Editorial: Why is hydro not green?

Oregon lawmakers decided, way back in 2007, to require utilities in this state to meet tough renewable portfolio standards for the energy sold here. By 2025, they decided, a quarter of power sold in the state will have to come from renewable sources.

Not just any renewable sources qualify, mind you, just new ones. The 39 percent of the state’s power that was already coming from hydroelectric power cannot be counted in the mix. That exclusion was dumb then; it’s still dumb today.

Supporters of the 2007 measure excluded hydro intentionally, just as they excluded all renewable power sources that were in use before 1995. The idea behind the exclusion made sense in a way — they wanted to push for the development of new renewables and decided the best way to do that was to ignore the old ones.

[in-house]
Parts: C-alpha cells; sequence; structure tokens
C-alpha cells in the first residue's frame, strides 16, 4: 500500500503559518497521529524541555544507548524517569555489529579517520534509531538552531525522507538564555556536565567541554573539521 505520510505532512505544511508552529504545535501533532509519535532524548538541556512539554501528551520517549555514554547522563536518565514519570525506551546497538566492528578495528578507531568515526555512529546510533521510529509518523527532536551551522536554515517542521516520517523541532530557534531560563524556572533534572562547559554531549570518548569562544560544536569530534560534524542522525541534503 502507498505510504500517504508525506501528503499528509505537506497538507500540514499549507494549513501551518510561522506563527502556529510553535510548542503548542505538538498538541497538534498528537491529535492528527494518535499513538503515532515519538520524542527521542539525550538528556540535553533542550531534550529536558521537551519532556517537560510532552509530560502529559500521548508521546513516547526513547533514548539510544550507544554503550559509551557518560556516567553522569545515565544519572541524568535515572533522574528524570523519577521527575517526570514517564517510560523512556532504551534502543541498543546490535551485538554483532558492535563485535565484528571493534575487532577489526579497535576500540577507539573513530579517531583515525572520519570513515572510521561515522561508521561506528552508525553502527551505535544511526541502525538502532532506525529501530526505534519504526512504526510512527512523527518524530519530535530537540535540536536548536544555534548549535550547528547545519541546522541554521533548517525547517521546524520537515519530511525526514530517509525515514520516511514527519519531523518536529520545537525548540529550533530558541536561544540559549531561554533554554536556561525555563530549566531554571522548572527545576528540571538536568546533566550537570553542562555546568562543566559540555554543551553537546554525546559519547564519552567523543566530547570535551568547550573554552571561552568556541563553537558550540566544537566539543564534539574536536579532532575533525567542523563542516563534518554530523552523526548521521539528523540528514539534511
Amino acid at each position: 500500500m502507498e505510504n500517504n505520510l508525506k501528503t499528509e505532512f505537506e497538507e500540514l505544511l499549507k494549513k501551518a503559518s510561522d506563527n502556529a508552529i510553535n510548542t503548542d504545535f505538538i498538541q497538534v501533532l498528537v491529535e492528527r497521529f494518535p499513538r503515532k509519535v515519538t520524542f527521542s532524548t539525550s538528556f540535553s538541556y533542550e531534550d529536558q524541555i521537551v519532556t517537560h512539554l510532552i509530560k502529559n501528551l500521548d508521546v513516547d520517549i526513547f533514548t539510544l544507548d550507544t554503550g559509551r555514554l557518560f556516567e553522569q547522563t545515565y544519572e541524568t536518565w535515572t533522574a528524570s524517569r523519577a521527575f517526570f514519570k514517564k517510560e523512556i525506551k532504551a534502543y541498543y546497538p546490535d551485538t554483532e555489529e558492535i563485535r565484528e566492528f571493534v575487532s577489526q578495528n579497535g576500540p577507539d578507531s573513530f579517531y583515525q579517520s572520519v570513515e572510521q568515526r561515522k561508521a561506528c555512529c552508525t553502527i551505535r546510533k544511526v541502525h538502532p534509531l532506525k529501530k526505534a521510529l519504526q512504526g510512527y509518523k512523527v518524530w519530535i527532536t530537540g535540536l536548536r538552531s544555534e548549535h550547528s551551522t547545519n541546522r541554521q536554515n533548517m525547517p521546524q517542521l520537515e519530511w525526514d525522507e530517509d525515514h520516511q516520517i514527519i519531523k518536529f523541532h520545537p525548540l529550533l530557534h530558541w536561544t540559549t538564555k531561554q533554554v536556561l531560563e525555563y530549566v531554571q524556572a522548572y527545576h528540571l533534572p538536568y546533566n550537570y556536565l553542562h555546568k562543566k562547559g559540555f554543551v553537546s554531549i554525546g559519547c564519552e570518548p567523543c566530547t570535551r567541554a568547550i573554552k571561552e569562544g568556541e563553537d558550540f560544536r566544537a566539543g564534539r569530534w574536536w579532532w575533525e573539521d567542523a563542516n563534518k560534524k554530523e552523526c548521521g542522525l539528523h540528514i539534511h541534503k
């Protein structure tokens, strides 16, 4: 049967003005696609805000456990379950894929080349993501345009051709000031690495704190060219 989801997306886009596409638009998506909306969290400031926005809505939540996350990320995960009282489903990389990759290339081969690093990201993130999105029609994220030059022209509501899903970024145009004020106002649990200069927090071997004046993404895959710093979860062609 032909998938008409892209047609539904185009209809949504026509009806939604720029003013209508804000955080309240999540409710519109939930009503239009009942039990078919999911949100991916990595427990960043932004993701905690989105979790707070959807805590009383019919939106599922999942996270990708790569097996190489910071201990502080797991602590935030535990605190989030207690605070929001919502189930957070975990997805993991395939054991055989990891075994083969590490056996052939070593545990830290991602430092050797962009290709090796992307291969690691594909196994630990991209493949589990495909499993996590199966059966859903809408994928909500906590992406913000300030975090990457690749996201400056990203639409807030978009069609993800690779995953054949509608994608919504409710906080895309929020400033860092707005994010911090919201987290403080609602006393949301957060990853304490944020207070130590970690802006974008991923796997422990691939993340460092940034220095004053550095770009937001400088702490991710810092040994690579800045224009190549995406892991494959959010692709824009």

They and then-Gov. Ted Kulongoski told Oregonians that all this would be good for Oregon. It would mark the beginning of a new “green” economy, in which good jobs could be had doing good for the planet. To the extent that the standard has lived up to what was promised for it, it has done so at tremendous cost. In fact, says state Rep. Bruce Hanna, R-Roseburg, the state has spent about $198 million on RPS-certified projects and created a whopping 187 permanent jobs.

So much for the green economy.

The problems don’t end there, however. The Umatilla Electric Cooperative is worried that meeting even the reduced RPS figure demanded of a supplier its size — 10 percent of energy from renewables, not including hydro — will require it to raise rates beyond what is reasonable.

It took its case to both the 2011 and 2013 Legislatures to no avail, and now is threatening to push a ballot measure that would require the state to consider existing hydro power in its calculations.

The co-op’s position is reasonable. It’s harder to get much greener than hydro.